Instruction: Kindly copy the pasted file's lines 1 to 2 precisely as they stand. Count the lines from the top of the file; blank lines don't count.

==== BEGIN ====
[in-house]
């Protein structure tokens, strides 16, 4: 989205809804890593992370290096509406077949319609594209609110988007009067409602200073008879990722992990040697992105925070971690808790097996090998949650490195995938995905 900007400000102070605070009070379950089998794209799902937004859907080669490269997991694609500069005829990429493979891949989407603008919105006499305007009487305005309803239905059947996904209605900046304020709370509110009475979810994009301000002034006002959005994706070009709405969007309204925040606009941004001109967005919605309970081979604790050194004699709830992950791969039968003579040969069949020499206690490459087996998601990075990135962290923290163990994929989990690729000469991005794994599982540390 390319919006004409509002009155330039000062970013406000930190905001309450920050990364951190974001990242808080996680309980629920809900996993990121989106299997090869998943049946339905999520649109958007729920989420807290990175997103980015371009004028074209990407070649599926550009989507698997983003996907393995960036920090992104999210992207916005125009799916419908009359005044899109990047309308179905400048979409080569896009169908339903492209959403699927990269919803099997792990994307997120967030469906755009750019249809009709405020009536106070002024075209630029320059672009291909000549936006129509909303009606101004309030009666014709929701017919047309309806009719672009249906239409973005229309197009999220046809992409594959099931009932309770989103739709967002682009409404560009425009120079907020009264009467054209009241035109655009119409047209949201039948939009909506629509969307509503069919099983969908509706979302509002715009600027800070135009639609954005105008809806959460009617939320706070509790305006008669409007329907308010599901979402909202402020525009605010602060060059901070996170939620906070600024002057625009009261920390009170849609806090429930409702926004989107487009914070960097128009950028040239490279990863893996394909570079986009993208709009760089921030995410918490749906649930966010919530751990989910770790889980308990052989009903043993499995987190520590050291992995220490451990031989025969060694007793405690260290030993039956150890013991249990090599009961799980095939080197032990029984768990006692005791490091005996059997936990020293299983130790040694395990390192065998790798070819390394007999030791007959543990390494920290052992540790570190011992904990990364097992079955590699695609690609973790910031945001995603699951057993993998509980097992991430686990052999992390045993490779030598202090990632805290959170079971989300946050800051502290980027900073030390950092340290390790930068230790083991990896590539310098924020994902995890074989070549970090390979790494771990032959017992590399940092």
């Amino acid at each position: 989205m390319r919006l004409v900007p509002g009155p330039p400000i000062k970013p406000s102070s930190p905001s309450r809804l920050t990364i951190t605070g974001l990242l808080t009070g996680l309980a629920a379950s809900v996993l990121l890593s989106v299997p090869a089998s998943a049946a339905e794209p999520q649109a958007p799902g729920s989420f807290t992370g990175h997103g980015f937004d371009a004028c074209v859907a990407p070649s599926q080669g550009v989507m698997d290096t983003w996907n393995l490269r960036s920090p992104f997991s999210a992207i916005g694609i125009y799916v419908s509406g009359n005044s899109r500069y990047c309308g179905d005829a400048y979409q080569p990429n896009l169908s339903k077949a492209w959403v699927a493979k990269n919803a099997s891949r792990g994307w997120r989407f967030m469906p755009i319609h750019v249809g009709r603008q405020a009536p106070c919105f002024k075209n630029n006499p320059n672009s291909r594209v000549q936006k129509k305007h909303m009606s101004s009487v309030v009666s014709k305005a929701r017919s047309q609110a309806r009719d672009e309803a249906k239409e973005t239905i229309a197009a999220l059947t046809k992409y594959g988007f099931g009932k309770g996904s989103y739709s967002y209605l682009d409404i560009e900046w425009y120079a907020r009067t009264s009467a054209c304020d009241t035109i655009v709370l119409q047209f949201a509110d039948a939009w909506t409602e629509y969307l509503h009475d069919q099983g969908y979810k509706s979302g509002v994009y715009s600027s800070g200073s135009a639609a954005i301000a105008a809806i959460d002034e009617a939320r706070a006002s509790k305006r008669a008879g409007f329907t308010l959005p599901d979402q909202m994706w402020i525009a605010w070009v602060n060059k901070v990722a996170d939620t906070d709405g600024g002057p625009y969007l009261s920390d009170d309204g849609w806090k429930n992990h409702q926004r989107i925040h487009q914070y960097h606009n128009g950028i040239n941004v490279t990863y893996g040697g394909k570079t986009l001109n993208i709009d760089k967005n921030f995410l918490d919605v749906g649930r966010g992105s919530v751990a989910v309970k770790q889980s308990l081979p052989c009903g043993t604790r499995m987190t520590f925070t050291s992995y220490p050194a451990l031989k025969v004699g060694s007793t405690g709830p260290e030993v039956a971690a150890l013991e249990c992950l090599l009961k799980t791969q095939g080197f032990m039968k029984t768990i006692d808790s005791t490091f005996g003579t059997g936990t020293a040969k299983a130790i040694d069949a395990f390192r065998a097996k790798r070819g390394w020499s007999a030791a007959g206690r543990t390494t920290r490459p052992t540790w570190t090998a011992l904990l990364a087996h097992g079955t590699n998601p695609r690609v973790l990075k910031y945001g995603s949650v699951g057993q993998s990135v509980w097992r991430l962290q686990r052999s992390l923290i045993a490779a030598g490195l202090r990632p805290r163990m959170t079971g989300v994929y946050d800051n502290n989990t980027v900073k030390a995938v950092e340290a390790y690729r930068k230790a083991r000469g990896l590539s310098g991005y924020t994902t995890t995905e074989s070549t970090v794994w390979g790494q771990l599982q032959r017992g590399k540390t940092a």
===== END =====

[in-house]
């Protein structure tokens, strides 16, 4: 989205809804890593992370290096509406077949319609594209609110988007009067409602200073008879990722992990040697992105925070971690808790097996090998949650490195995938995905 900007400000102070605070009070379950089998794209799902937004859907080669490269997991694609500069005829990429493979891949989407603008919105006499305007009487305005309803239905059947996904209605900046304020709370509110009475979810994009301000002034006002959005994706070009709405969007309204925040606009941004001109967005919605309970081979604790050194004699709830992950791969039968003579040969069949020499206690490459087996998601990075990135962290923290163990994929989990690729000469991005794994599982540390 390319919006004409509002009155330039000062970013406000930190905001309450920050990364951190974001990242808080996680309980629920809900996993990121989106299997090869998943049946339905999520649109958007729920989420807290990175997103980015371009004028074209990407070649599926550009989507698997983003996907393995960036920090992104999210992207916005125009799916419908009359005044899109990047309308179905400048979409080569896009169908339903492209959403699927990269919803099997792990994307997120967030469906755009750019249809009709405020009536106070002024075209630029320059672009291909000549936006129509909303009606101004309030009666014709929701017919047309309806009719672009249906239409973005229309197009999220046809992409594959099931009932309770989103739709967002682009409404560009425009120079907020009264009467054209009241035109655009119409047209949201039948939009909506629509969307509503069919099983969908509706979302509002715009600027800070135009639609954005105008809806959460009617939320706070509790305006008669409007329907308010599901979402909202402020525009605010602060060059901070996170939620906070600024002057625009009261920390009170849609806090429930409702926004989107487009914070960097128009950028040239490279990863893996394909570079986009993208709009760089921030995410918490749906649930966010919530751990989910770790889980308990052989009903043993499995987190520590050291992995220490451990031989025969060694007793405690260290030993039956150890013991249990090599009961799980095939080197032990029984768990006692005791490091005996059997936990020293299983130790040694395990390192065998790798070819390394007999030791007959543990390494920290052992540790570190011992904990990364097992079955590699695609690609973790910031945001995603699951057993993998509980097992991430686990052999992390045993490779030598202090990632805290959170079971989300946050800051502290980027900073030390950092340290390790930068230790083991990896590539310098924020994902995890074989070549970090390979790494771990032959017992590399940092």